By Santosh Menon and Tony Munroe (Reuters)
BARCELONA/HONG KONG: Vodafone shares climbed to a 15-month high on 13 February after it beat rival suitors with an $11.1 billion, or Rs 48,540 crore, bid for a controlling stake in Hutchison Essar, India’s fourth-biggest mobile phone firm.
The deal, announced on 12 February, gives Vodafone a powerful stake in the world’s fastest-growing mobile phone market which will help offset slowing growth in its core European operations.
But is also a high-stakes move from the world’s biggest mobile phone operator by subscribers outside China, which has been accused by some investors of overpaying for acquisitions.
At 1000 GMT Vodafone shares were up 2.5% at 153 pence, the biggest rise on the UK’s benchmark FTSE-100 index, suggesting the firm had struck the right balance.
“Although near term multiples look high, the growth potential is there to create real value for Vodafone shareholders if they can leverage their brand and operating skills in a very exciting end market,” said Wesley McCoy, investment analyst, UK equities, at Standard Life Investments, which has a 1.7% holding in Vodafone.
Standard Life has been a critic of Vodafone Chief Executive Arun Sarin in the past and was among a minority of investors that voted against his reappointment last year.
The purchase of Hutchison Telecommunications’ 67% stake in Hutchison Essar values the Indian firm at $18.8 billion, including debt.
“This begins to answer our key bear issue with Vodafone - the lack of emerging market exposure,” Investec Securities analysts wrote in a research note.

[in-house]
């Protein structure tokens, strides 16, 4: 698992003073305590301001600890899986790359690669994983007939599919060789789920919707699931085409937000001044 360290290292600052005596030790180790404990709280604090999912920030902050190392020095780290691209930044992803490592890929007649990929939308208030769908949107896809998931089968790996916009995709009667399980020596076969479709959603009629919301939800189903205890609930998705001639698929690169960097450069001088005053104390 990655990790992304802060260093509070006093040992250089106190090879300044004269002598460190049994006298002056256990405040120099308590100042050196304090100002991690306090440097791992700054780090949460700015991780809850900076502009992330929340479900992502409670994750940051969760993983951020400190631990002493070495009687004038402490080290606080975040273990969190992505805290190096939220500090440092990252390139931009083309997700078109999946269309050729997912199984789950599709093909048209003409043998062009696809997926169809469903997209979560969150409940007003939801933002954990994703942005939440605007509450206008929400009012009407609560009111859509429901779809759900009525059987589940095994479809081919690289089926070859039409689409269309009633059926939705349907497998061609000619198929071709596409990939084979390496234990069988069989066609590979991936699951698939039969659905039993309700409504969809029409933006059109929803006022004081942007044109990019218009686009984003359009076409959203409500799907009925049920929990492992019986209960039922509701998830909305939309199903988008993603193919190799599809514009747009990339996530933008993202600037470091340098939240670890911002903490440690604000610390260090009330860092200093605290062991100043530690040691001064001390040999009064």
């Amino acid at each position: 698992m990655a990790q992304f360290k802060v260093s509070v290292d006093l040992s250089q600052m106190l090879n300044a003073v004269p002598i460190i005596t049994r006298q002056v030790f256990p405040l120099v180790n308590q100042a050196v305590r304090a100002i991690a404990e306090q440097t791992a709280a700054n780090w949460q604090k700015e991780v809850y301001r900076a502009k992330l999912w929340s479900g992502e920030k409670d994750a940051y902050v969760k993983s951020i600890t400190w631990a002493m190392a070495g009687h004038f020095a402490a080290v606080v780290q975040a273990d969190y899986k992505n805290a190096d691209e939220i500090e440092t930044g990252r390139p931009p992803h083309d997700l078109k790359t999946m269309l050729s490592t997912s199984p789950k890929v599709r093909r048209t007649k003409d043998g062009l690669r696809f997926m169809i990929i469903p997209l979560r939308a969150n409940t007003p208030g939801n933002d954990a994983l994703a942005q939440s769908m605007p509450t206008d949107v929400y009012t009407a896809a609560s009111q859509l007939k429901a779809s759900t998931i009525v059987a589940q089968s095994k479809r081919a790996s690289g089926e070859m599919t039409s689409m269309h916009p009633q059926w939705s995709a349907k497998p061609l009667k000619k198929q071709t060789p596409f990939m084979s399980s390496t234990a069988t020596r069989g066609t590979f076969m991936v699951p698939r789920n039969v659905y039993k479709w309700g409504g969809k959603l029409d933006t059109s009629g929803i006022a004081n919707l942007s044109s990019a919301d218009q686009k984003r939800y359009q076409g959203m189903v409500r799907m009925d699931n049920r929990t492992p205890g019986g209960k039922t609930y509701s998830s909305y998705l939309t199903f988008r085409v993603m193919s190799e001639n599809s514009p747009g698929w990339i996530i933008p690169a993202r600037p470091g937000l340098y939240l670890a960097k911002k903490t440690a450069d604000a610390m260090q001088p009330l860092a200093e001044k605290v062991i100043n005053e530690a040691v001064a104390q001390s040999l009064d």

Vodafone said the deal meant about a third of its profits would come from emerging markets by 2012, compared with less than 20% currently.
“This acquisition is in the largest high-growth market in the world, where it is possible for us to acquire control,” Sarin told analysts on a conference call.
He said only about 13% of India’s population of 1.1 billion had a mobile phone, compared with about 40% in China and penetration rates of 100% in parts of Europe.
But, analysts also said Vodafone was paying a high price, and some were sceptical of its growth forecasts.
“Vodafone has agreed to pay nothing less than top dollar,” WestLB analysts wrote in a research note. “There is no doubting the potential of the Indian market, but we fear that Vodafone has paid up for too much of this potential.”
HUTCHISON HITS JACKPOT
The deal is Vodafone’s third-biggest ever and it beat three rival suitors for the stake, India’s Reliance Communications and the Hinduja and Essar groups, the last of which owns 33% of Hutchison Essar.
Shares in Hong Kong billionaire Li Ka-shing’s Hutchison Telecommunications, which had risen 28% since November in anticipation of a sale, were suspended on 13 February. The company was expected to make a statement later. The deal marks another lucrative exit for Li, whose dealmaking is legendary.
“They hit the jackpot again,” said Francis Lun, general manager at Fulbright Securities in Hong Kong. “Considering that they only put HK$20 billion (US$2.6 billion) into India, it has to be a good deal for them.”
Shares in Hutchison Telecom’s parent, ports-to-property conglomerate Hutchison Whampoa Ltd., rose 0.7% and its bond spreads tightened on hopes that deal proceeds will be used to lower debt and improve its credit profile.